Rey's 15-Item Visual Memory Test for the Detection of Malingering: Normative Observations on Patients With Neurological Disorders

Gregory P. Lee, David W. Loring, Roy C. Martin

Research output: Contribution to journalArticle

81 Scopus citations

Abstract

Rey (1964) devised a simple 15-item (3 columns × 5 rows) visual memory test to detect faking or exaggeration of memory complaints. To gather normative observations on patients with genuine memory disorders, the authors administered this test to 100 temporal lobe epilepsy inpatients (TLEs) who showed defective performance on at least 1 of 4 standardized memory tests. To determine whether outpatients with neurological disorders (OPs) would produce a distribution of scores similar to those of TLEs, Rey's 3 × 5 was administered to 56 OPs who had been referred for neuropsychological evaluation. Sixteen OPs in litigation were excluded from the outpatient sample because motivation for optimal performance could not be assumed. A Rey's 3 × 5 score of 7 was at or below the 5th percentile of both TLE and OP score distributions. Further, OPs in litigation performed significantly worse on the test than did both TLEs and OPs not in litigation, who did not differ from each other. Results suggest that using a cutoff score of 7 on Rey's 3 × 5 memory test may prove useful in alerting the clinician to possible factitious memory complaints.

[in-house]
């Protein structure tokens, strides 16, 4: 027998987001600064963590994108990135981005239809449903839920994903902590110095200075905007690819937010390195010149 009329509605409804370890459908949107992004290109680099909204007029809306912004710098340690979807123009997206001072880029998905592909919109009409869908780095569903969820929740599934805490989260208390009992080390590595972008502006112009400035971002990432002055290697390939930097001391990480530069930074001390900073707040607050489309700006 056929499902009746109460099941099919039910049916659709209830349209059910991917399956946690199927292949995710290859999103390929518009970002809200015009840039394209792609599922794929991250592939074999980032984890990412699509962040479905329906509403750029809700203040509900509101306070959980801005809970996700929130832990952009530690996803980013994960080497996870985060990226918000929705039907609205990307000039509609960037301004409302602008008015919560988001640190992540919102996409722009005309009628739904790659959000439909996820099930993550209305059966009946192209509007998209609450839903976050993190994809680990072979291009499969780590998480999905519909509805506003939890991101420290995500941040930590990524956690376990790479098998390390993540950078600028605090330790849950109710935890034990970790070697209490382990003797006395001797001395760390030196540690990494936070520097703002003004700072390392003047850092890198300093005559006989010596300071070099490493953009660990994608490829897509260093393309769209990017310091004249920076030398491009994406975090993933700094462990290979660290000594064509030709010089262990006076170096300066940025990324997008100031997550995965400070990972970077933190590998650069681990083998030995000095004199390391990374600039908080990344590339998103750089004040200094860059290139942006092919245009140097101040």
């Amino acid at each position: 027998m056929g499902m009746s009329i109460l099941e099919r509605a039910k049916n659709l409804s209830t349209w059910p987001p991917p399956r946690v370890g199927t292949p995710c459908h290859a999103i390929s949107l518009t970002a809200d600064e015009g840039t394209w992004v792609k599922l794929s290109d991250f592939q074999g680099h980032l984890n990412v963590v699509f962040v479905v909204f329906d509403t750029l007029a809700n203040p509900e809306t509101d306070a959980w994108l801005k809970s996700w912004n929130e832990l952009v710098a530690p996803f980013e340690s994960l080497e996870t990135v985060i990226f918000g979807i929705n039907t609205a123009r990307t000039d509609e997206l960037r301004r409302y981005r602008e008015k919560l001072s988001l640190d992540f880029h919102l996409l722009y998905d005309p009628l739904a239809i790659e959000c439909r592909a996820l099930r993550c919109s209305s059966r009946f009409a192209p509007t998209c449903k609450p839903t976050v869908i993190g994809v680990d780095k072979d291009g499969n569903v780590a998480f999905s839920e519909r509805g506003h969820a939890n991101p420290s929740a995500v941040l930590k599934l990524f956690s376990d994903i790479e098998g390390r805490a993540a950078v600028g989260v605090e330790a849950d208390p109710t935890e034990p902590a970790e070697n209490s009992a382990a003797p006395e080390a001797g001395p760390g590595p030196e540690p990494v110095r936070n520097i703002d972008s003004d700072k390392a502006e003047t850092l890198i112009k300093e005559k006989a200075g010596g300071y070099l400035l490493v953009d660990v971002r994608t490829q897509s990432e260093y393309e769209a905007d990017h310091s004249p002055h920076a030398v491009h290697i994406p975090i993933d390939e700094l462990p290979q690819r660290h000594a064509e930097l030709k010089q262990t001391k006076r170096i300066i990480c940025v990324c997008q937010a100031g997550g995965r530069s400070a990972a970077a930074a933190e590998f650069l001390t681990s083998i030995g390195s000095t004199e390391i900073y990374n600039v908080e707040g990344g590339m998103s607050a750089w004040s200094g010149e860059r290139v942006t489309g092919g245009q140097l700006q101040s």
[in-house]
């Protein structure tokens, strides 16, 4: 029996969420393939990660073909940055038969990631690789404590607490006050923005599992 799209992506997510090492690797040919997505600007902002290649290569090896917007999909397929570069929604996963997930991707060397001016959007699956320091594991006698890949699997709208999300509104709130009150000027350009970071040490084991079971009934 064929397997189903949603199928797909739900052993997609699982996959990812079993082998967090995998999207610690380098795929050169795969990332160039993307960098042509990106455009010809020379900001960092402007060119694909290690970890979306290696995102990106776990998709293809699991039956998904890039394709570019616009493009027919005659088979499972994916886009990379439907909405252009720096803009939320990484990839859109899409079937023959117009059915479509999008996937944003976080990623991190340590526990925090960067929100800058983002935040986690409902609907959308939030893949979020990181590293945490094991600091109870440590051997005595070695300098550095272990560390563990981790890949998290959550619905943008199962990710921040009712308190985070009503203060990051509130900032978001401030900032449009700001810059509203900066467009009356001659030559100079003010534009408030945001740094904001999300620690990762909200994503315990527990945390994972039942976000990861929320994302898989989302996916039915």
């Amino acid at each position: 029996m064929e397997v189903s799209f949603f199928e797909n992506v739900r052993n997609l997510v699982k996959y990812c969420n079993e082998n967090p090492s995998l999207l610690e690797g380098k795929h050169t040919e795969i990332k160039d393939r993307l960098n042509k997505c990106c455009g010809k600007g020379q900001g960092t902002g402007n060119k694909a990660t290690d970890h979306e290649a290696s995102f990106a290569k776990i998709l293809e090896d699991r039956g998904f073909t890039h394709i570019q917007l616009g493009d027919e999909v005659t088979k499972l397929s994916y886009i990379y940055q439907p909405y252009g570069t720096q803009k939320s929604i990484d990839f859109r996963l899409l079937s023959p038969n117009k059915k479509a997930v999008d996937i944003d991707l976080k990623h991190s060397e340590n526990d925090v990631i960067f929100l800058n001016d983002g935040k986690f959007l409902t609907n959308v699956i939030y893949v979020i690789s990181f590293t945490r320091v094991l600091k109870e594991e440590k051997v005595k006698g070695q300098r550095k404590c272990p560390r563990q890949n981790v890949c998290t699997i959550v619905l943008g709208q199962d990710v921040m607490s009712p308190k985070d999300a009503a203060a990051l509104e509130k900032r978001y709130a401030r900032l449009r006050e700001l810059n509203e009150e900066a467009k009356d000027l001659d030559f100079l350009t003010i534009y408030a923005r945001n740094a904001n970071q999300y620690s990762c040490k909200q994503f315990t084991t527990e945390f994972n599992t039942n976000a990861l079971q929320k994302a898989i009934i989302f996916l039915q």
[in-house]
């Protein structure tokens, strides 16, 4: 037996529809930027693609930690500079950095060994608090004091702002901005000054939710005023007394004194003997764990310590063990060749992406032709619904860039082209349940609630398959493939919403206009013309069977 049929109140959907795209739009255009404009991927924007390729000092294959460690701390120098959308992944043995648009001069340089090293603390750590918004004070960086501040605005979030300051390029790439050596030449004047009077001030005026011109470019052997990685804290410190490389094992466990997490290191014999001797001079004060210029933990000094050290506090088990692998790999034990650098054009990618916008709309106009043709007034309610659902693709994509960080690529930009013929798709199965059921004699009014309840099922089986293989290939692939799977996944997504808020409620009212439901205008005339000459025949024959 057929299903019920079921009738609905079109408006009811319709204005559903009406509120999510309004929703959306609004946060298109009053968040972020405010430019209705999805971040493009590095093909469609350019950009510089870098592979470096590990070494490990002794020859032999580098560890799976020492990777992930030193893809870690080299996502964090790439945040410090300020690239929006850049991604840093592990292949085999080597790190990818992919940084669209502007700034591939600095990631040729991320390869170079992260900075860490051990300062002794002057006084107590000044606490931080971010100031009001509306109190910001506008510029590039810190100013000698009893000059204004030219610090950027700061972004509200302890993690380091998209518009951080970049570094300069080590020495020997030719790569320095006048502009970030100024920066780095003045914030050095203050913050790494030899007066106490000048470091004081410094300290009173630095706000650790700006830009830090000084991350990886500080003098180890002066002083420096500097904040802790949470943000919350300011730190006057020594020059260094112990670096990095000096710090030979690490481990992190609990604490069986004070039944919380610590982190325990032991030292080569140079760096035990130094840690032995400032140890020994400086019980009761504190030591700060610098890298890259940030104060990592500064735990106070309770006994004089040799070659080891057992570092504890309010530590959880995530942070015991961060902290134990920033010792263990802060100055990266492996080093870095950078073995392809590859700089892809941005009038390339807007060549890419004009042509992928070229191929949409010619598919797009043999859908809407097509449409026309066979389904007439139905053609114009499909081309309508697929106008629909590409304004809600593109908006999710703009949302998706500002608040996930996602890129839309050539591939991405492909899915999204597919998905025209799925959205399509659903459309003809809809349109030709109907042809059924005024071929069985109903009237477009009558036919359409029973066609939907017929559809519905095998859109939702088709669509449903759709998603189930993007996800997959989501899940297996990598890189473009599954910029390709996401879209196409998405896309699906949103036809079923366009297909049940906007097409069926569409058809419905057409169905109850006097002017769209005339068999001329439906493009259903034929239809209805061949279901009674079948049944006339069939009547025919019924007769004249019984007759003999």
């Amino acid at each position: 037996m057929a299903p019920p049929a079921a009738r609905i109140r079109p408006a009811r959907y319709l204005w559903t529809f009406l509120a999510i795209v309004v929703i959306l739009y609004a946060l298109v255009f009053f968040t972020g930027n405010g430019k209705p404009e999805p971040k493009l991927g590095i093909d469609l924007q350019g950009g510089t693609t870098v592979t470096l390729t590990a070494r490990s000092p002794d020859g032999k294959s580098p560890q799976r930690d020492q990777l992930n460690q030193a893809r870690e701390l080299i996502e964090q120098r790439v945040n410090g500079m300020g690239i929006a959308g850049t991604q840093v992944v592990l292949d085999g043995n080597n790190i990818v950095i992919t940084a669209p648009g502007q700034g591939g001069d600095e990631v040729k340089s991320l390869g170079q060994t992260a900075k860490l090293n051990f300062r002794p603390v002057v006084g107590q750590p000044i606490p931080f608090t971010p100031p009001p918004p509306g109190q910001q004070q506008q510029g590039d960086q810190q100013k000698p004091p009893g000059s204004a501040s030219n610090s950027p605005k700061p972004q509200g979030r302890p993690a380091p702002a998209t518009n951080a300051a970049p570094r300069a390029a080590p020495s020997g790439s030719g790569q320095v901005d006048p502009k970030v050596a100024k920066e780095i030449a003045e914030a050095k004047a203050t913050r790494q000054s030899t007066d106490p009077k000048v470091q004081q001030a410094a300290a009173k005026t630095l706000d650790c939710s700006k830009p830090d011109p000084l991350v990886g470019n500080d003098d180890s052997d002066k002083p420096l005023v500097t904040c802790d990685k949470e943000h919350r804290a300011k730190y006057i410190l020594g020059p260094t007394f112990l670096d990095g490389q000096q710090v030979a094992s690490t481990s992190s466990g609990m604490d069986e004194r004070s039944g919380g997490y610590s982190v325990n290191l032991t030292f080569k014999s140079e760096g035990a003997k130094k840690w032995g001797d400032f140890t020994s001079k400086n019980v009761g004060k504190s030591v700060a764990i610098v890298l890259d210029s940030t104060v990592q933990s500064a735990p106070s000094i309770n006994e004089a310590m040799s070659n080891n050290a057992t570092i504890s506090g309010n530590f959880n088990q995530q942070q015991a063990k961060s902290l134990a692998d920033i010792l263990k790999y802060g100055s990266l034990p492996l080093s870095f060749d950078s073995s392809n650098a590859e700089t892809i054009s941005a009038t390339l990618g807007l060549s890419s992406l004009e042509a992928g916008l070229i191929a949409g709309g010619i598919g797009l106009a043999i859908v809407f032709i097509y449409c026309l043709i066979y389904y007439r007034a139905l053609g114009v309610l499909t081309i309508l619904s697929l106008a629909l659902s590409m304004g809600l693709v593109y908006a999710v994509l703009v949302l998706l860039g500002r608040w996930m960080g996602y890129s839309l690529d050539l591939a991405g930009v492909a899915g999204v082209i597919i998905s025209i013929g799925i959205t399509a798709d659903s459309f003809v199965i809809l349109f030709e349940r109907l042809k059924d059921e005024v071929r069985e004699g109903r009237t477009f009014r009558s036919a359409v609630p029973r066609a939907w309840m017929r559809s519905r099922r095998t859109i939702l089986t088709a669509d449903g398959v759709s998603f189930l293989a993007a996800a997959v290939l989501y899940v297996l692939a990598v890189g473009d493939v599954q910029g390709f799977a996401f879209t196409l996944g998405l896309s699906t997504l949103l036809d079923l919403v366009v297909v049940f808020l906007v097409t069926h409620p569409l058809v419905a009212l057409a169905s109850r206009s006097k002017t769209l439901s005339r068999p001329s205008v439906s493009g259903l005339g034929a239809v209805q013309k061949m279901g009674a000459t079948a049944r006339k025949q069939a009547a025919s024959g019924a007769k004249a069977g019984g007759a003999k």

Original languageEnglish (US)
Pages (from-to)43-46
Number of pages4
JournalPsychological Assessment
Volume4
Issue number1
DOIs
StatePublished - Mar 1992

ASJC Scopus subject areas

  • Clinical Psychology
  • Psychiatry and Mental health

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